Shawn Lawson is a computational artist and researcher creating the computational sublime. He performs under the pseudonym Obi-Wan Codenobi where he live-codes real-time computer graphics with his open source software, The Force. Lawson’s other work explores with a range of technology: stereoscopy, camera vision, touch screens, game controllers, hand-held devices, random number generators; and output formats: print, sculpture, mobile apps, instruction sets, animation, and interactive.
He has performed at NIME, Australia; Radical dB, Spain; ICLI, Portugal and UK; ICLC, UK and Canada; ISEA, Canada; GENERATE!, Germany; CultureHub, NYC, and more. Shawn’s artwork has exhibited or screened in museums, galleries, festivals, and public space in England, Denmark, Russia, Italy, Korea, Portugal, Spain, Brazil, Turkey, Malaysia, Iran, and Canada; locally in ACM SIGGRAPH, IEEE ProCams, ACM MM, The Art Institute of Chicago, Milwaukee Art Museum, Chelsea Art Museum, Eyebeam, Aperture Foundation Gallery, Nicholas Robinson Gallery, MIT, OSU, ASU, and LTU. He has given workshops in programming or live coding in Europe and the USA. Shawn is published in the proceedings of ICLC, ACM CC, ACM SIGGRAPH, ACM SIGCHI, ACM MM. Lawson’s collaborative, Crudeoils, critiques structures of power: surveillance, economic exploitation, and authoritarian corruption.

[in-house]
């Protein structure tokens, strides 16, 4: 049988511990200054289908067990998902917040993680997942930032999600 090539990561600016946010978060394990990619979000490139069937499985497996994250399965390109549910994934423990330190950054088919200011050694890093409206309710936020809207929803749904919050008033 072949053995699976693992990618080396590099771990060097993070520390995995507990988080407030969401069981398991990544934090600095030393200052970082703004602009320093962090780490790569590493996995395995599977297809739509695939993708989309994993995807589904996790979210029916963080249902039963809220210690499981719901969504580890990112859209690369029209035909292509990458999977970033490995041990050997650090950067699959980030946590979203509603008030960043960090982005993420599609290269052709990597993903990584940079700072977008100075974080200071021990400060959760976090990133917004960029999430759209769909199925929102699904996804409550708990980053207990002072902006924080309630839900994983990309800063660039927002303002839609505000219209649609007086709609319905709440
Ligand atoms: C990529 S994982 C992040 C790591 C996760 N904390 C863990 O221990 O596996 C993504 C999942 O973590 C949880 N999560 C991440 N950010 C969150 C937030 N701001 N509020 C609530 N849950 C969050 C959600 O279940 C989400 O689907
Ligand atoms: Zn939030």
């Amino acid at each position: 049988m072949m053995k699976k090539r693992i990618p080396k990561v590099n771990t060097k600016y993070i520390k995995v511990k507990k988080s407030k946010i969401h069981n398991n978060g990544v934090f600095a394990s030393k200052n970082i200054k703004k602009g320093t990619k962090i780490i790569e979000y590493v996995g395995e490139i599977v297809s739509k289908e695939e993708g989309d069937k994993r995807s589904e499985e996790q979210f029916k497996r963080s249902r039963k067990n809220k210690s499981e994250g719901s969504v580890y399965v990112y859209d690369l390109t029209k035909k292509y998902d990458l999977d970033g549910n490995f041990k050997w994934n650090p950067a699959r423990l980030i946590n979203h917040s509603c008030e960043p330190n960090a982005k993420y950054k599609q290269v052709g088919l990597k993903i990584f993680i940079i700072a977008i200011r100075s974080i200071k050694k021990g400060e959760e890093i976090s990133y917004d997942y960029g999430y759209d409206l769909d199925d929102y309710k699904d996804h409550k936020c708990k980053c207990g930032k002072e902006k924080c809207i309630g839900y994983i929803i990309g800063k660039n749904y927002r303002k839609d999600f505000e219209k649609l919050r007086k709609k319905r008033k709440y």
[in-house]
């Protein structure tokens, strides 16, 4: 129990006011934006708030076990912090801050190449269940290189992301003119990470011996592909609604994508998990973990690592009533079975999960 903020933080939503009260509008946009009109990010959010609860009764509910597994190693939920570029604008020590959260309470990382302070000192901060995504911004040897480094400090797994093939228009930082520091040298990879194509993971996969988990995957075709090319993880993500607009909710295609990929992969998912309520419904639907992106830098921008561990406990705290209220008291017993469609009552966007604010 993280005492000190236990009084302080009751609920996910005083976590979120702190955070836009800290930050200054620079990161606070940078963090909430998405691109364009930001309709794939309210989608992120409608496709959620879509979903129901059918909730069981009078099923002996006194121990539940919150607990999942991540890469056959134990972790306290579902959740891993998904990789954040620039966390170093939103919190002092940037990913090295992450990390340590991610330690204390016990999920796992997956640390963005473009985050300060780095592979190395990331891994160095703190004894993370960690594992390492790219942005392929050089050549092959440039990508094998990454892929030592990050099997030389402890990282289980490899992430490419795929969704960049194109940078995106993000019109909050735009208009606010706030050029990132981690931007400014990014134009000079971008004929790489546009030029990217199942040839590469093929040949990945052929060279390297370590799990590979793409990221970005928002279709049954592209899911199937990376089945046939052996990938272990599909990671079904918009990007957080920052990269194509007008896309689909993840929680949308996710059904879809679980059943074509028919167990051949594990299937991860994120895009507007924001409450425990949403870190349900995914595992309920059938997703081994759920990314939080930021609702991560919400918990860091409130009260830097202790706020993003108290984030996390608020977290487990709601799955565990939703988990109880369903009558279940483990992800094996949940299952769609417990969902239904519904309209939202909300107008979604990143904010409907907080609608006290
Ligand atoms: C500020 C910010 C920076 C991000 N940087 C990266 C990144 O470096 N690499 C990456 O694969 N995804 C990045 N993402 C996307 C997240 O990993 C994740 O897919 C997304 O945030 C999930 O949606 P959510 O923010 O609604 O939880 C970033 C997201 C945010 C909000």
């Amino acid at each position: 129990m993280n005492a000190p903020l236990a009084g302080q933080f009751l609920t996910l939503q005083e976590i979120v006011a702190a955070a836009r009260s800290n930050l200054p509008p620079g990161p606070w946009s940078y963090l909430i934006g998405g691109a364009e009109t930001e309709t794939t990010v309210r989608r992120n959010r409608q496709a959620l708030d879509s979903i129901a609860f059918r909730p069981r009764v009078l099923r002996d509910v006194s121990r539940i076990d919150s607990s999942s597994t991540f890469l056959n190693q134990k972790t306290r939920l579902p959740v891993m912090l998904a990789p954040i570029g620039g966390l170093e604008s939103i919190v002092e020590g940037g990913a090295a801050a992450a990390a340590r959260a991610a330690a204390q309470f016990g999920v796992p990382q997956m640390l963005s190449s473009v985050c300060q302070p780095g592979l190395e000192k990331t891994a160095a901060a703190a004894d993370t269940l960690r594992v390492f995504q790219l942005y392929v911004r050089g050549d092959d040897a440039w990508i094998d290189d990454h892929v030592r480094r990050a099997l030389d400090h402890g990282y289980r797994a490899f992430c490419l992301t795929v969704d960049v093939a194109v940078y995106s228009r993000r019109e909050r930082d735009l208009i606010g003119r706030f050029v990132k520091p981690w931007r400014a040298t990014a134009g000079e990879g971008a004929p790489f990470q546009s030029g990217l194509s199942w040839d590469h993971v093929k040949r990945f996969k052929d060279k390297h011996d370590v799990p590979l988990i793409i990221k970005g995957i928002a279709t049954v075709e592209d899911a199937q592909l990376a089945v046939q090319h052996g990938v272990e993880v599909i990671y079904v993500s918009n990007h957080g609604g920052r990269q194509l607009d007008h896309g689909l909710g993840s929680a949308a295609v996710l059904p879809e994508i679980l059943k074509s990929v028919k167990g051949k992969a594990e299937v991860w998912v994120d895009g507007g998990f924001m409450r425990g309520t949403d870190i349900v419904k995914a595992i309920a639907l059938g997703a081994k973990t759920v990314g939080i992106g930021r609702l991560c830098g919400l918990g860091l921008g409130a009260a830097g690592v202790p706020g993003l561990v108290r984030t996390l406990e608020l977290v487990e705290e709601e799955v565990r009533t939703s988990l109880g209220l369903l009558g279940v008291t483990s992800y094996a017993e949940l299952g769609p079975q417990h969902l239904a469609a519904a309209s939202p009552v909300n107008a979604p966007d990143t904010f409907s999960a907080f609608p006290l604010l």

Lawson has received support from from the Electronic Media and Film Program at the New York State Council on the Arts, the Experimental Television Center’s Finishing Funds Program, Kamel Lazaar Foundation, CultureHub’s Micro-Residency, and Signal Culture’s Toolmakers in Residency. Lawson studied fine arts at Carnegie Mellon University and École Nationale Supèrieure des Beaux-Arts. He received his MFA in Art and Technology Studies from the School of the Art Institute of Chicago in 2003. He is a Professor of Computer Visualization and Graduate Program Director in the Department of Art at Rensselaer Polytechnic Institute and selectively consults for independent artists and commercial R&D branches.